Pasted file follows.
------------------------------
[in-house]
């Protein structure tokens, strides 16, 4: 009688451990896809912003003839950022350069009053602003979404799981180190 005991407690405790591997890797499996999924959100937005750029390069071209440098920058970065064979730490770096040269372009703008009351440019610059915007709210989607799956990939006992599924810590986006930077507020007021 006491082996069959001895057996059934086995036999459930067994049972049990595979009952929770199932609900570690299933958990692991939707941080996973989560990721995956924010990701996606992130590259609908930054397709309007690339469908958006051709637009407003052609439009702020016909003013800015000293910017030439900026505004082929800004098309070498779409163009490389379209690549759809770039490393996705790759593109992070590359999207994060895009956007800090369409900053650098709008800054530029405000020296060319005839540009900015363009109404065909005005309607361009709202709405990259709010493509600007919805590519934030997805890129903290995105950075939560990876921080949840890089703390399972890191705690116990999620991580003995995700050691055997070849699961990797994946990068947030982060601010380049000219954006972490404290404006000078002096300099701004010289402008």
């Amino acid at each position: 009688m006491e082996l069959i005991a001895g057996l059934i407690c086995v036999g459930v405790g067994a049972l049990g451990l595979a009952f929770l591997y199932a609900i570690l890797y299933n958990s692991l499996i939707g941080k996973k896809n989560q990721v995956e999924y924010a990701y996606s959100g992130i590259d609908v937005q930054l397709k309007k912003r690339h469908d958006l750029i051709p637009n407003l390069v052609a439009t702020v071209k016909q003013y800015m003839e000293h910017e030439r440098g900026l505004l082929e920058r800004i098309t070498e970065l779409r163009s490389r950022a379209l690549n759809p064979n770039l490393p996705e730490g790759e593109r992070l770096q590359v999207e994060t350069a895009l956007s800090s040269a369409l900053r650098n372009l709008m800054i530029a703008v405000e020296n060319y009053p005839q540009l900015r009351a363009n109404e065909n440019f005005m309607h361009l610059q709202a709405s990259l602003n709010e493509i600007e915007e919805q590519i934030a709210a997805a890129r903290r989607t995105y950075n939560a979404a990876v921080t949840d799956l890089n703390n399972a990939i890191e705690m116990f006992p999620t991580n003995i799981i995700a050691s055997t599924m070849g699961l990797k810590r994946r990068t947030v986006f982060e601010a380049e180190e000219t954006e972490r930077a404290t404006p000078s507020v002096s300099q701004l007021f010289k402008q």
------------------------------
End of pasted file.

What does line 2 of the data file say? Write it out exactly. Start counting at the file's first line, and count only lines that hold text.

């Protein structure tokens, strides 16, 4: 009688451990896809912003003839950022350069009053602003979404799981180190 005991407690405790591997890797499996999924959100937005750029390069071209440098920058970065064979730490770096040269372009703008009351440019610059915007709210989607799956990939006992599924810590986006930077507020007021 006491082996069959001895057996059934086995036999459930067994049972049990595979009952929770199932609900570690299933958990692991939707941080996973989560990721995956924010990701996606992130590259609908930054397709309007690339469908958006051709637009407003052609439009702020016909003013800015000293910017030439900026505004082929800004098309070498779409163009490389379209690549759809770039490393996705790759593109992070590359999207994060895009956007800090369409900053650098709008800054530029405000020296060319005839540009900015363009109404065909005005309607361009709202709405990259709010493509600007919805590519934030997805890129903290995105950075939560990876921080949840890089703390399972890191705690116990999620991580003995995700050691055997070849699961990797994946990068947030982060601010380049000219954006972490404290404006000078002096300099701004010289402008």